The Maltese journalist, Daphne Caruana Galizia that exposed the tie of Malta links to the offshore tax havens through the leaked Panama papers was killed on Monday, when a car bomb exploded in her car.
Daphne Caruana Galizia, the 53 year old journalist, according to Prime Minister Joseph Muscat, had just driven from her home in Moscat, a large town of Malta Island when the bomb went off, spiralling the car wreckage over a wall, and into the field.
Prime Minister Joseph Muscat described the death of Daphne as a "barbaric attack" and an assault on freedom of expression. Muscat also described Daphne as one his "harshest critics, on a political and personal level"
During the Panama leaks, different world leaders were exposed to have had offshore accounts, which seems illegal in their countries. Some of the implicated leaders include the former prime minister of the UK, David Cameron and a close friend of the Russian president, Vladmir Putin.
Galizia had exposed Michelle, the country's first lady, country's energy minister and the government's chief-of-staff had offshore holdings in Panama that is used to receive money from Azerbaijan. The prime minister and his wife denied Galizia story.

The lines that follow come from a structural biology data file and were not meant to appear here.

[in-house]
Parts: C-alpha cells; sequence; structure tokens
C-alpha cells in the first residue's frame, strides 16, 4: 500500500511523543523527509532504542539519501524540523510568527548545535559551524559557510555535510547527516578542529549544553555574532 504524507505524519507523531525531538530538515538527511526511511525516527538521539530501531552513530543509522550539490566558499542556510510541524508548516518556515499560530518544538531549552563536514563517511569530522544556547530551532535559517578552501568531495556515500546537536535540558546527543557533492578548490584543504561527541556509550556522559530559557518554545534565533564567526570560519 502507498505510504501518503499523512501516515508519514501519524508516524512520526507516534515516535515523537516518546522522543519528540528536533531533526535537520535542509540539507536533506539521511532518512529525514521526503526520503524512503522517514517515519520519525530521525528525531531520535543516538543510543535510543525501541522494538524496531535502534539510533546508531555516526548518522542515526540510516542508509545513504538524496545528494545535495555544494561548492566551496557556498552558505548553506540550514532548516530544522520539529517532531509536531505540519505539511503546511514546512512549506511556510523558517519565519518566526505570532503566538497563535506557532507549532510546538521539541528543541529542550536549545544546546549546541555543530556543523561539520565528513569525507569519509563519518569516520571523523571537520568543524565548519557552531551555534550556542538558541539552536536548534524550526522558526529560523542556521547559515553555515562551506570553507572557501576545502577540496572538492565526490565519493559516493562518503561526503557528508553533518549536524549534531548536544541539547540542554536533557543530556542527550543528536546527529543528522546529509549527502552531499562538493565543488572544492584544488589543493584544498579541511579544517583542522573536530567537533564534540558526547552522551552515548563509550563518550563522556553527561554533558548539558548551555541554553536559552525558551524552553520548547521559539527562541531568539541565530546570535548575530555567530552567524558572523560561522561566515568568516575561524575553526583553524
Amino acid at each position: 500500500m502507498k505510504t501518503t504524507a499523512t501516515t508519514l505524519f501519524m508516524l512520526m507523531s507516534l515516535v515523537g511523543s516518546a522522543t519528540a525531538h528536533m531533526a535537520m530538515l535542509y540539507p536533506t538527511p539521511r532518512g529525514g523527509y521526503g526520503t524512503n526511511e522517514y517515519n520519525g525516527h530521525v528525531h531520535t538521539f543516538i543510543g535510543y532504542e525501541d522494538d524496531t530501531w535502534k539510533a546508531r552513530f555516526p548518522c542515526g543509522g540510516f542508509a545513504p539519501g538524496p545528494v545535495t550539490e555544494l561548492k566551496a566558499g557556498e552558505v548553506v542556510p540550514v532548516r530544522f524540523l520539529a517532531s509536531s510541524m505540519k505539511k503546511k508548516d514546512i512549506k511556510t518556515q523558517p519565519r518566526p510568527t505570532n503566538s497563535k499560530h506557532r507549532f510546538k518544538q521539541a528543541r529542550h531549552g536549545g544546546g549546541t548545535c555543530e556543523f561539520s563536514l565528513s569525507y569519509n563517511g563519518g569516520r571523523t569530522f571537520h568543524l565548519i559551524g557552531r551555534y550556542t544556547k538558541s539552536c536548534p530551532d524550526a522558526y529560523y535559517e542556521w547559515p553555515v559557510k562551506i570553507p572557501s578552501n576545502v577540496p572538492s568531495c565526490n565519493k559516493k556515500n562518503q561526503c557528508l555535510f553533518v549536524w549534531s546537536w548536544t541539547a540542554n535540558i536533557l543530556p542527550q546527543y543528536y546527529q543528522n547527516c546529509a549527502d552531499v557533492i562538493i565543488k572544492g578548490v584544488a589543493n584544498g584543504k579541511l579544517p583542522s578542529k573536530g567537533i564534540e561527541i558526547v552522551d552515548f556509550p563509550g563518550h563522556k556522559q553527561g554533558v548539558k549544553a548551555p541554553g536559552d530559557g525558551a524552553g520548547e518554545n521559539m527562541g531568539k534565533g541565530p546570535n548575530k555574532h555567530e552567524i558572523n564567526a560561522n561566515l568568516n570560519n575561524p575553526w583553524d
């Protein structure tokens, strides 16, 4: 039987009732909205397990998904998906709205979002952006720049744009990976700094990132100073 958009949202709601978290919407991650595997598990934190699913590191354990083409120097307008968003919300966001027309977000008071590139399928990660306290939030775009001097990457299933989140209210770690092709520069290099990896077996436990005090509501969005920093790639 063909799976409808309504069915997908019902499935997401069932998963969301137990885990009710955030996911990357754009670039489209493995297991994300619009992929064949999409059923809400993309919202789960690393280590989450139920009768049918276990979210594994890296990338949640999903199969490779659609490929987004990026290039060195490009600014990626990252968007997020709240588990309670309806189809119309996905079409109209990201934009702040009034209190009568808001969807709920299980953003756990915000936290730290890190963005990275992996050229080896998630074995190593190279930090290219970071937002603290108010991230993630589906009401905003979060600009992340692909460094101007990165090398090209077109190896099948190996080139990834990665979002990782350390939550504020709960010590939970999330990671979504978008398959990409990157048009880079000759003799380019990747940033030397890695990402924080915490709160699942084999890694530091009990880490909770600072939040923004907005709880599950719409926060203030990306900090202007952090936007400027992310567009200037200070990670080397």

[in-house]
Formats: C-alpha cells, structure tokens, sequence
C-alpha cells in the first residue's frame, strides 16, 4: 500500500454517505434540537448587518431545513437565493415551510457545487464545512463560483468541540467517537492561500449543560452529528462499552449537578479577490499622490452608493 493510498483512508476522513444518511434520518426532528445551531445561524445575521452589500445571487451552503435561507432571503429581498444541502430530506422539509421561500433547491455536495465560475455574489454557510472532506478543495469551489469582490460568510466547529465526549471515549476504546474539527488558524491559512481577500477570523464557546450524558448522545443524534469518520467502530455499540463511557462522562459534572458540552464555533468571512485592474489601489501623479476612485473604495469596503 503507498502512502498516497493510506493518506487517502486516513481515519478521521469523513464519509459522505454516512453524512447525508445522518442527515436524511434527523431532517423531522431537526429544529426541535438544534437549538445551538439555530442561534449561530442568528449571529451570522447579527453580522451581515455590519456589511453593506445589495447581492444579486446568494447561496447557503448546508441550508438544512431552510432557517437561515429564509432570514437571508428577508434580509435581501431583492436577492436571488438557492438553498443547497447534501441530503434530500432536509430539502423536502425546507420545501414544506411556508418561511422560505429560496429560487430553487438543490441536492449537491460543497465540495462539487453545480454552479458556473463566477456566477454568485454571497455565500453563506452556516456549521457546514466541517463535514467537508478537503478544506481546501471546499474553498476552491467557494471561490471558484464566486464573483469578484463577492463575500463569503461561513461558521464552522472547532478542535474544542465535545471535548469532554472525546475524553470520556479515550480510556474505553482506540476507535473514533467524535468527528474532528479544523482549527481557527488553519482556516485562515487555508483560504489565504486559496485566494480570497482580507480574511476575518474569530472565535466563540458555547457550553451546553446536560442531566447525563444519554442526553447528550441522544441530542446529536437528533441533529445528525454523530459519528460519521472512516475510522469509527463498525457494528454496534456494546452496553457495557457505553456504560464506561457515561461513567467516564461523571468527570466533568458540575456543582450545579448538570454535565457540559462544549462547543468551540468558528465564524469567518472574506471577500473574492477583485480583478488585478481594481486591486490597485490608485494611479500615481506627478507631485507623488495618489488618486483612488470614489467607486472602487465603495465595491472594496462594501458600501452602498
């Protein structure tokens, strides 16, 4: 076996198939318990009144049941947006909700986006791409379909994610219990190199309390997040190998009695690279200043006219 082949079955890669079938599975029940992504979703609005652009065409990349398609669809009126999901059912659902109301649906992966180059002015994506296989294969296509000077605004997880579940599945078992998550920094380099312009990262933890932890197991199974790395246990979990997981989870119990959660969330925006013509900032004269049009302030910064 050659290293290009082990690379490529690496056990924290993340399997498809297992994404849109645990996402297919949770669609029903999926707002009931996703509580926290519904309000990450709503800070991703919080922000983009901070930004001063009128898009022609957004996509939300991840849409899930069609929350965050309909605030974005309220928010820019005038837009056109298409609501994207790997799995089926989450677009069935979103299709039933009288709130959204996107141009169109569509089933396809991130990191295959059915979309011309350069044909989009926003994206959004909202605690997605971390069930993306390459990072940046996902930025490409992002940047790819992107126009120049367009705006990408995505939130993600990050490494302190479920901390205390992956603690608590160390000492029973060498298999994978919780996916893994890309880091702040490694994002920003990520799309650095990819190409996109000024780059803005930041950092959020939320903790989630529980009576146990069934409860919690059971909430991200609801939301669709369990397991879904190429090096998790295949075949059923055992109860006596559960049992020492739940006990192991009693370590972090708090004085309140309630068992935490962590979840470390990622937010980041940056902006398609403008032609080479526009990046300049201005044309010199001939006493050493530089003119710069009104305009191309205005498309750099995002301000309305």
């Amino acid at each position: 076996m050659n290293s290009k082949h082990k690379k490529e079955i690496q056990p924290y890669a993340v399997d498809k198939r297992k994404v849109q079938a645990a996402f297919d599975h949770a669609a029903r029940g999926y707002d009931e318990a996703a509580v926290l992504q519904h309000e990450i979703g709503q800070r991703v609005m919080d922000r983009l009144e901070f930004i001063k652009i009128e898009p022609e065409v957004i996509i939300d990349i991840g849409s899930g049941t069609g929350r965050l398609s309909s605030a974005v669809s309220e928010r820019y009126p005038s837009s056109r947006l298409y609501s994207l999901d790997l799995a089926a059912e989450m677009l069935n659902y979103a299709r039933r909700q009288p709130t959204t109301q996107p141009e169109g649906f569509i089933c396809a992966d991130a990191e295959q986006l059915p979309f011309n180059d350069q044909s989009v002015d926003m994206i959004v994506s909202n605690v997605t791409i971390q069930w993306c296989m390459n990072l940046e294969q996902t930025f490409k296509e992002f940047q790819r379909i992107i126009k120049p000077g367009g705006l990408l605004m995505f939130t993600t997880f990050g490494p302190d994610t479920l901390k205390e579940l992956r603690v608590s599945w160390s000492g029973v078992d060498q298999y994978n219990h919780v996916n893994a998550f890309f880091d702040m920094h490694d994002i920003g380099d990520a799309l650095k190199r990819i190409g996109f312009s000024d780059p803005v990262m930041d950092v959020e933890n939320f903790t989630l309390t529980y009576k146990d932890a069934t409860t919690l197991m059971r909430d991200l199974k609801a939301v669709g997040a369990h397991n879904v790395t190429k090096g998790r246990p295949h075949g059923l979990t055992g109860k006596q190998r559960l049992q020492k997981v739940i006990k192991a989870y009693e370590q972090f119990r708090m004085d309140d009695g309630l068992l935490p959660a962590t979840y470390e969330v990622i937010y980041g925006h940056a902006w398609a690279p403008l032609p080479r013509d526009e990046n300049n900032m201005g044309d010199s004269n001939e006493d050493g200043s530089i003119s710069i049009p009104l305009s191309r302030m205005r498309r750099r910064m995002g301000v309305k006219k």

Before the accident, Galizia had written about the libel claim the chief of staff of the prime minister had bought against a former opposition over comments the latter had made about corruption. Galizia herself had been sued different times.
Galizia had been sued for libel over the article she wrote. Adrian Delia sued her for libel when she wrote an article over his prostitution racketeering in London, and economy minister sued her an article she wrote that that minister visited a brothel on his visit to Germany on government business.
Two weeks ago, Galizia reported that she was receiving death threats.
The prime minister have now sought help from both the US Government and FBI to help investigate the car bombing.
Daphne Caruana Galizia is survived by the her husband and three sons. One Son Matthew, was on the International Consortium of Investigative Journalists team that won the Pulitzer Prize for their work on the Panama paper scandal.